Monday, February 8, 2010

Movement Adherence

It's interesting... as our knowledge and understanding of the details of everything health and fitness get deeper, our country (or Western society as a whole) becomes more 'unhealthy' everyday.

Just take things from a medication perspective; what's one of the greatest challenges modern medicine faces? Prescription adherence.

A major problem is that exercise programs are essentially a prescription, leaving traditional exercise in the same category as medicine. Prescription adherence is, once again, the barrier to healthy movement.

As a culture, we need to find new and different solutions to our lack of movement, and prescriptions of programs are probably not the answer. Sure some may enjoy their 'programs' but collectively I am not so sure this is a sustainable option, and while a motivated few adhere, many are back to a sedentary life shortly after the New Year. It's important to find movement that one enjoys and that other's may enjoy as well. A person must find ways to work movement into everyday life. Just as Daniel Goleman's new book Ecological Intelligence suggests of ways to be better ecological consumers by knowing what we buy, where it came from and what it's effects are on the world; our society needs a shift in consciousness towards a "movement intelligence" in which we understand the importance of movement on our health and well-being, and have the consciousness to be able to make viable decisions within our current environment to attain greater frequency and diversity in our daily movements. Even more important is finding opportunities to get more play into our daily lives... however this is a great challenge, and would be for another discussion entirely, as the speed of life continues to increase and leisure time drops, leading to a decrease in community, which leads to a decline in all things health...

Its education and it needs to come from all places and people. Maybe something similar to what was done with smoking in our country? ... not sure, but we need to work on something...

Personally, as a strength and conditioning coach, I spend much of my time on searching and testing for the most effective ways to get the athletes better (speed, strength, power, agility, mobility, conditioning, nutrition, FIXING DYSFUNCTION... both 'physical' and 'psychological' and the interplay of those two) and what psychology is necessary to get this done... but many times this effort seems very futile. I mean coaches (both sport and S & C) want athletes to perform better and better, yet so many of today's athletes are or have been affected by our sedentary culture; a large decrease in free play outdoors and have learned awfully poor nutrition ("diet intelligence") habits growing up that we are now, as sport and performance coaches, we are to some extent working with 'unhealthy' people.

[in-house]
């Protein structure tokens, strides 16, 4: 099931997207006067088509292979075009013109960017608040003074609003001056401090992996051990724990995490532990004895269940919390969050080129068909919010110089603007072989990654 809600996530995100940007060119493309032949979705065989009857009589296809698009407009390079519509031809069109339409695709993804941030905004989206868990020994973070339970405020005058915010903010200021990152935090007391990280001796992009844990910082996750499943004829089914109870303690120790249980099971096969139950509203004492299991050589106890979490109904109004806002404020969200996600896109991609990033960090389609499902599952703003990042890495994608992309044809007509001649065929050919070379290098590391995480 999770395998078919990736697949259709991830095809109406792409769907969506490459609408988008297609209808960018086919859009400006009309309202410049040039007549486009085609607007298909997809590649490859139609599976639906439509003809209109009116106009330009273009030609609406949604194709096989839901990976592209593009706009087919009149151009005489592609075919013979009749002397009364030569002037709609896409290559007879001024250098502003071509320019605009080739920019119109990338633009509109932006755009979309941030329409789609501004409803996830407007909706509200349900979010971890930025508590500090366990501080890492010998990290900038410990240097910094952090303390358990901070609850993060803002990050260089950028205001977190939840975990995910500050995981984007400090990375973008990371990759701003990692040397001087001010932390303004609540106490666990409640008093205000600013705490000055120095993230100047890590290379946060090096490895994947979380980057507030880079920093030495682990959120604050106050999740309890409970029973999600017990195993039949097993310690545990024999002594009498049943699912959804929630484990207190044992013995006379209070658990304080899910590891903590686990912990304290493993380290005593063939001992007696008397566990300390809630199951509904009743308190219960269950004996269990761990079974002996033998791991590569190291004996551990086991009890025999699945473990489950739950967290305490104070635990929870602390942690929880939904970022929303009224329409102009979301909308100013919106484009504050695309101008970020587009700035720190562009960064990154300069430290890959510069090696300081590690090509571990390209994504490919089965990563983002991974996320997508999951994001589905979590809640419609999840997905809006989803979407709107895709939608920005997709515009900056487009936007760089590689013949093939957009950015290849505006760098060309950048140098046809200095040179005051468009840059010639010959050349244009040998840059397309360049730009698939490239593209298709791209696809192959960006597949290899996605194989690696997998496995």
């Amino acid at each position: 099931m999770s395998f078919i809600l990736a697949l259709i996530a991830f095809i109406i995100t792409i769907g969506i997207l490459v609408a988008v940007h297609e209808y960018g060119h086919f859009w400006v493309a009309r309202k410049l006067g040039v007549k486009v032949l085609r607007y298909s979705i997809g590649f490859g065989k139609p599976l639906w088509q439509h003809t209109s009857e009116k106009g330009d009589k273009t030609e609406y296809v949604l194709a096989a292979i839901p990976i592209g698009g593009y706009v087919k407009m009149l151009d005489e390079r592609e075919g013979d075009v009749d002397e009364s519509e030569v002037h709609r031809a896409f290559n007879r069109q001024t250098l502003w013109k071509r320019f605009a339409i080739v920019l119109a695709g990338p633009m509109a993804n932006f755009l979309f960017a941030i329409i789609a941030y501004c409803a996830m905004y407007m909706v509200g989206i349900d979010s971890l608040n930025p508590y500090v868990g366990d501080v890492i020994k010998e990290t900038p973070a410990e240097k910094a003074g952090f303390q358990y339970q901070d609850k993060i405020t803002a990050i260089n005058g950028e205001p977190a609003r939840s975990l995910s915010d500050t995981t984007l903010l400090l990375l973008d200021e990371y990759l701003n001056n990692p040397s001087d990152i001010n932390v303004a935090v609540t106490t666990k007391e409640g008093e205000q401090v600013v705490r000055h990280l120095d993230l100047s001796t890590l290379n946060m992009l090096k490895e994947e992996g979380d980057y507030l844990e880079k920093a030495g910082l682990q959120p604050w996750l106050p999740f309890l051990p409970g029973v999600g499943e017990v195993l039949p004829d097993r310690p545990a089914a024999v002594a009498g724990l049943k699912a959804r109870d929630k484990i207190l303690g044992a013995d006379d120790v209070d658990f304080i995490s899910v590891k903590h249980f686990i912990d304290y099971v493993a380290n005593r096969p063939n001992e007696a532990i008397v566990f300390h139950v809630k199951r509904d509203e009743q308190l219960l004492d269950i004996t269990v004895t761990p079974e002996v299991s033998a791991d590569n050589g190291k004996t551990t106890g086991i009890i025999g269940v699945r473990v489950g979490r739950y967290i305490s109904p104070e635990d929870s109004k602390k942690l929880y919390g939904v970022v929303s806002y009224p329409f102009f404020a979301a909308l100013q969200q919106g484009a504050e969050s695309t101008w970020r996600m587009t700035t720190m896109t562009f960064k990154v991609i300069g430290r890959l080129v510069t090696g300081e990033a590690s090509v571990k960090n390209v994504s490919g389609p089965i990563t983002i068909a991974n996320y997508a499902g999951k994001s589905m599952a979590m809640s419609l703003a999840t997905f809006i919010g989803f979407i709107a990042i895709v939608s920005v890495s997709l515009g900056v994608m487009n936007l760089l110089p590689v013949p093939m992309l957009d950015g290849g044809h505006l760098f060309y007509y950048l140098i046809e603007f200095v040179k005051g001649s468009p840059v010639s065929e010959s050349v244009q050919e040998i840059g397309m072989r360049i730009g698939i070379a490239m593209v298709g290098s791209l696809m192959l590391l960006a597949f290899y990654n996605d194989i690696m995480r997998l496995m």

The thing I continually see is every expert coming out with more and more abstract information and products to fix this, improve that, when all they are is symptom fixes. Maybe we as coaches need to be redirecting our efforts to where it's needed. If we as coaches, athletes and fans really want to see the BETTER performances, the physical culture in our country needs to improve collectively. It may seem selfish on a sport level, but it's really not, because an improved physical culture (as you and I know) isn't just about improving one's physical fitness; it's about improving community, and the likelihood that people/children will be more active physically and socially, leading to better, healthier humans... which in the end, is a much improved canvas in which to create 'beautiful art' in whatever it is one may choose to pursue.

Move.
AS

9 comments:

Anonymous said...

quite interesting article. I would love to follow you on twitter. By the way, did you know that some chinese hacker had busted twitter yesterday again.

Anonymous said...

quite interesting read. I would love to follow you on twitter. By the way, did any one know that some chinese hacker had busted twitter yesterday again.

jleeger said...

How do you accomplish this? I think you're right!

Anonymous said...

Thought provoking article...it all boils down to the importance of balance-life balance. Teaching and coaching students to excel in their areas of expertise and interest yet always being cognizant of life balance.

Aaron Schwenzfeier said...

Not sure Josh, any suggestions?

Aaron Schwenzfeier said...

I know of some answers, but how is another matter.

jleeger said...

I think you have to look at your approach across a variety of factors.

You have to consider your athletes' personal backgrounds (physical/mental/emotional), their current issues/obligations, their individual cultural context, and the larger socio-cultural context.

Then you need to have an action plan for each of those factors...

Mike T Nelson said...

Preach on brother Aaron!

If you even look back at the Physical Culturist in the early 1900s up through even the 1950s, it is vastly different than today.

I think we need to go back to that lifestyle as a whole.

I find it interesting that I spend tons of my time reading neuroscience and nutrition research, but for training I read all the old strongman training books from the 1900s to 1930s even.

See ya here in MN very soon! Can't wait. The couch is reserved for you.

Rock on
Mike T Nelson PhD(c)
http://aaronschwenzfeier.blogspot.com/2010/02/less-work-more-play.html

Aaron Schwenzfeier said...

Thanks Mike!

True knowledge has been around for a long time... in many respects, I think we've really regressed.